We believe that we might be able to reach the point where the audience itself is able to decide with us on how the piece should be performed." Whether this actually transpires is impossible to predict. But it can't really be that far off the mark: any flawed result would still be a learning experience for Stöckl and Reitz. It is no longer important for them to make a film, which gets top marks on a purely aesthetic level. Because they are both also "Dumpster Kids", to whom Doctor Welfare also once said that they were no longer allowed to live in the rubbish container, as it would have been irresponsible, and not right.
Stöckl and Reitz want it to be possible to live in a reformed society without the influence of reforming welfare. And, irrespective of the result, that is a very important step.
Frankfurter Rundschau, 25.04.1970
02: This is no film for a quiet day off. The film industry's self-regulating body (the FSK) only agreed to release a 96 minute version film on the proviso that it would have a rating for over 18 year olds and undergo half a dozen edits. "The story of the Dumpster Kid, an outsider of society," according to the reasoning for the decision "is confusing and defective for young people. The film is full of unsavory turns of phrase. The disparagement, in the form of parody, of religious values is highly detrimental to young people. In addition the portrayal of sexuality appears in a form, which must confuse and disgust young people. (For example when the Dumpster Kid masturbates in the barley field.)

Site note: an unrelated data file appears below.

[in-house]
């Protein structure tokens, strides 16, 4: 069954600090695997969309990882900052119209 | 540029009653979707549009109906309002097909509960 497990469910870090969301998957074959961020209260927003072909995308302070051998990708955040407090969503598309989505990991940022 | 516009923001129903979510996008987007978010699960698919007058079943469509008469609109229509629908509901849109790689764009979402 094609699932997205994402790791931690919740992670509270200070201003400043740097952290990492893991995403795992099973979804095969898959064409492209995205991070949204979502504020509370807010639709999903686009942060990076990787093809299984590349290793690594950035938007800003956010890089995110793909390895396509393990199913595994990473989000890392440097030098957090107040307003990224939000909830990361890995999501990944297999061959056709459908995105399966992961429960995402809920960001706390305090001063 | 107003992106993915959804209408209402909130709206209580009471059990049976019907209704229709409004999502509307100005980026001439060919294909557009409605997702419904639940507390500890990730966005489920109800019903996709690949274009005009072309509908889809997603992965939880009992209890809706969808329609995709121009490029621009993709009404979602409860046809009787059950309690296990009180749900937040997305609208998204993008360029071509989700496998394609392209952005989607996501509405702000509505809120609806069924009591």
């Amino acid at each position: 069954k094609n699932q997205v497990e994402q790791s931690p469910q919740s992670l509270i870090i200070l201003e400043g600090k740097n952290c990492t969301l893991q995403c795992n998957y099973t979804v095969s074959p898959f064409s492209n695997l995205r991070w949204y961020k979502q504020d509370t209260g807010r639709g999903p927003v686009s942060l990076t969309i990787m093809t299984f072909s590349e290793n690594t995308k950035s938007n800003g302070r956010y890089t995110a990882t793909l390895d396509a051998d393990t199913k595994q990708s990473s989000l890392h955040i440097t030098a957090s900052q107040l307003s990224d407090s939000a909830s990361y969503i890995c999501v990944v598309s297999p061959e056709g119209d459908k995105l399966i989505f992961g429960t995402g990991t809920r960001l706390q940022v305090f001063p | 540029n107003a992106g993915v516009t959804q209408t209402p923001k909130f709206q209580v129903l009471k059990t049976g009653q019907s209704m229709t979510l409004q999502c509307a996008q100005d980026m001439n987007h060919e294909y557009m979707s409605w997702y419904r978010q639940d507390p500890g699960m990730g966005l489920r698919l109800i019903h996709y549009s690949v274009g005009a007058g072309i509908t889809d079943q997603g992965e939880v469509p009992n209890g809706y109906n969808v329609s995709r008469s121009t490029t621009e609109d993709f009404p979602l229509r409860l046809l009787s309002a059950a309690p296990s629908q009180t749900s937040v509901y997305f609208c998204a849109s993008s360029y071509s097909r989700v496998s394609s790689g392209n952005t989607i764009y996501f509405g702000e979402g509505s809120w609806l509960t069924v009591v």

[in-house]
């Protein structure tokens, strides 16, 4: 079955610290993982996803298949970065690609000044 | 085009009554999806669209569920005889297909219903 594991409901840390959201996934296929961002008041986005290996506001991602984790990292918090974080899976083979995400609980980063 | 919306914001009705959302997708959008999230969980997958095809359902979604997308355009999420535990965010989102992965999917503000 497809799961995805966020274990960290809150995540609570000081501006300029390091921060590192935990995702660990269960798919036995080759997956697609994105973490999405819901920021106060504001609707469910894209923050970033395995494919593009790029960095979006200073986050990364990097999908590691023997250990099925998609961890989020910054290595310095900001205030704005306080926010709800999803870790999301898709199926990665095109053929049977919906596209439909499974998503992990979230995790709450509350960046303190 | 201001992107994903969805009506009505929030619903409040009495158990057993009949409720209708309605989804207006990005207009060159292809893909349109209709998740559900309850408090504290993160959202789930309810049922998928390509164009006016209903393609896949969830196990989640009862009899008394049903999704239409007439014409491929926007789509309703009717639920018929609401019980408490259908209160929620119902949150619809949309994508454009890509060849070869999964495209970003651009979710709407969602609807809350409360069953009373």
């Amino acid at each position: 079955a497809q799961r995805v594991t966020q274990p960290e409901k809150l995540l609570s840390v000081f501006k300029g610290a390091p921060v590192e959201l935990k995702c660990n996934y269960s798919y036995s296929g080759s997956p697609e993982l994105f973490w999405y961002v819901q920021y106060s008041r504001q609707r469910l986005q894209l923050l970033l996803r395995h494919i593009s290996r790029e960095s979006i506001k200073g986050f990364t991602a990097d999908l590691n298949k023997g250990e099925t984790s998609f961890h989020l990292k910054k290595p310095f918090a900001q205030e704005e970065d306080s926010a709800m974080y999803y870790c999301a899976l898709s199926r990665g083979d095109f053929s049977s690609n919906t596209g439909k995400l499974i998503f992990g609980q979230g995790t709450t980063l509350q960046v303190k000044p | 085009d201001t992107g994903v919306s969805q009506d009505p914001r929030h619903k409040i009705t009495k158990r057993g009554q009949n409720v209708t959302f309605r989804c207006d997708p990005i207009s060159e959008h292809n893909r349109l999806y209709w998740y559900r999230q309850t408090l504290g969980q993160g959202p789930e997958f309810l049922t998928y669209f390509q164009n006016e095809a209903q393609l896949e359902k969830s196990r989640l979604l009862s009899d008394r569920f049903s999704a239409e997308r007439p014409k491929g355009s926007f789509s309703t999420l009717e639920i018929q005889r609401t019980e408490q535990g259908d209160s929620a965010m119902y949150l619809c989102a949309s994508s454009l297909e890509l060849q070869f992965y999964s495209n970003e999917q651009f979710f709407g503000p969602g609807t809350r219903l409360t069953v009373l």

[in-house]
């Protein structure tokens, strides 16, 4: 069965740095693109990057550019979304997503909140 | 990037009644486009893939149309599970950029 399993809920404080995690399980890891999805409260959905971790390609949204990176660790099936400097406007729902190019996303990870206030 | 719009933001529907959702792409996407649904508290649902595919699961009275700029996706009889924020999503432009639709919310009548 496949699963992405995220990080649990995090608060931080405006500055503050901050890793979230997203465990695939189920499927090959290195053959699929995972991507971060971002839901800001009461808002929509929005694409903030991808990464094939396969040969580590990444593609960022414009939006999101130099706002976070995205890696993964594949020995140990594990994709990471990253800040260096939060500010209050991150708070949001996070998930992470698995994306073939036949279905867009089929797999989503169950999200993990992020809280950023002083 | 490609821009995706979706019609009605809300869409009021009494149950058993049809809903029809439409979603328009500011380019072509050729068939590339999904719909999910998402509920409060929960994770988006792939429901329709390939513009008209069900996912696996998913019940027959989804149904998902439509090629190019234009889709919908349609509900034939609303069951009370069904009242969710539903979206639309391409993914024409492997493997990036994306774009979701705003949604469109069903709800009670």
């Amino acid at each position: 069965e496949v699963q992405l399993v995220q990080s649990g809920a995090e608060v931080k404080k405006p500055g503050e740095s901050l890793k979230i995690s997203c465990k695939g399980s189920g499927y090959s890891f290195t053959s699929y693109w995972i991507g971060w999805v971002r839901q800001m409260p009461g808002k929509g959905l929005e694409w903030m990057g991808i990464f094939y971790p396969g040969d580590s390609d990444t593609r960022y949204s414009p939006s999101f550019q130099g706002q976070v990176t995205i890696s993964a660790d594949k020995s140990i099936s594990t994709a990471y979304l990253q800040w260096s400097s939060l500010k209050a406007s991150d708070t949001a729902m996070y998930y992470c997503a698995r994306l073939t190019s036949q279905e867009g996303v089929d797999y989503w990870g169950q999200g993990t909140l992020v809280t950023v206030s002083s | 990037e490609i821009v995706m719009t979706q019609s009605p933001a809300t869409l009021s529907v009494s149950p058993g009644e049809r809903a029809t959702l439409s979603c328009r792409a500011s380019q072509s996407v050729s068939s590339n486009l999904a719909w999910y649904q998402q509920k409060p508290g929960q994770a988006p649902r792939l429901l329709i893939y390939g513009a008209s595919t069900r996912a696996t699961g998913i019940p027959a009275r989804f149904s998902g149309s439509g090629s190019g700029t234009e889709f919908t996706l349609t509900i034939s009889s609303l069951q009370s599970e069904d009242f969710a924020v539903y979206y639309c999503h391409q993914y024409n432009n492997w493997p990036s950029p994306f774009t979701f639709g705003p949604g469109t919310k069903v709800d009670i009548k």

As well as this, the scenes in which the Dumpster Kid is throttled and hanged, as well as the drowning of other Dumpster Kids, are done in such a way as to damage the development of young people. Therefore the working committee denies the granting of a certificate of viewing for under 18s. Result: 18 year olds and older only admitted pending edits." After detailed information regarding the disgusting words and pictures to be cut, the FSK comes to the pious decision that Ula Stöckl and Edgar Reitz's new film, even after having been edited and placed under a ban for young people, should not be "shown on holy days."
Tagesanzeiger Zürich, 23.10.70
02: The love of cinema is evident in this film, a paradox when you think that this movie isn't even allowed to be shown in most cinemas.
Wilhelm Roth, Recklinghauesener Zeitung, 08.07.1971
03: This is a new and relaxed form of didactic film, which has a bit of fun by criticising society. We'll hear and see a lot from this Dumpster Kid.
Christoph Müller, Tauber Zeitung, 03.07.1971
04: The "Stories of the Dumpster Kid" are more than anything else short films for simple and enjoyable cinema. (...) These didactic films show that a new path of commitment and enlightenment is possible, all the while providing pleasant entertainment.
Karin Rau, dpa, Mannheimer Morgen, 08.07.1971
05: This series of 23 short films (64 are planned altogether) are among the most important and best films, which German cinema over the last few years has produced.
Ekkehard Pluta, Film International, Berlin 01.07.1971
06: "The stories of Dumpster Kid" by Ula Stöckl and Edgar Reitz is simple cinema, with the emphasis on enjoyment.
07: A cheeky exercise in loosening up contemporary cinema, both for the filmmaker and the audience.
U.S. in Nachtdepesche/ Telegraf, 30.06.1971
08: A film so full of sensitive intelligence and ingenious notions, so imaginatively didactic and yet so playful, that it completely bowls you over.
M. Delling, Deutsches Allgemeines Sonntagsblatt, Hamburg, 07.1971
09: "The Dumpster Kid" is like an extremely clever comic, critical pop-art, not stuck-up, but refreshingly direct.
Reiner Hartmann, Kölner Stadtanzeiger, 03.07.1971
10: Ula Stöckl and Edgar Reitz's film stops 23 times and yet keeps going: there is a finish but no end. Cinema, which is not compressed into the one-and-a-half hour format, and is thereby freed from the usual dramatic theory of how cinema should be. And yet, cinema it remains.
Klaus Eder, Deutsche Zeitung, 03.07.1971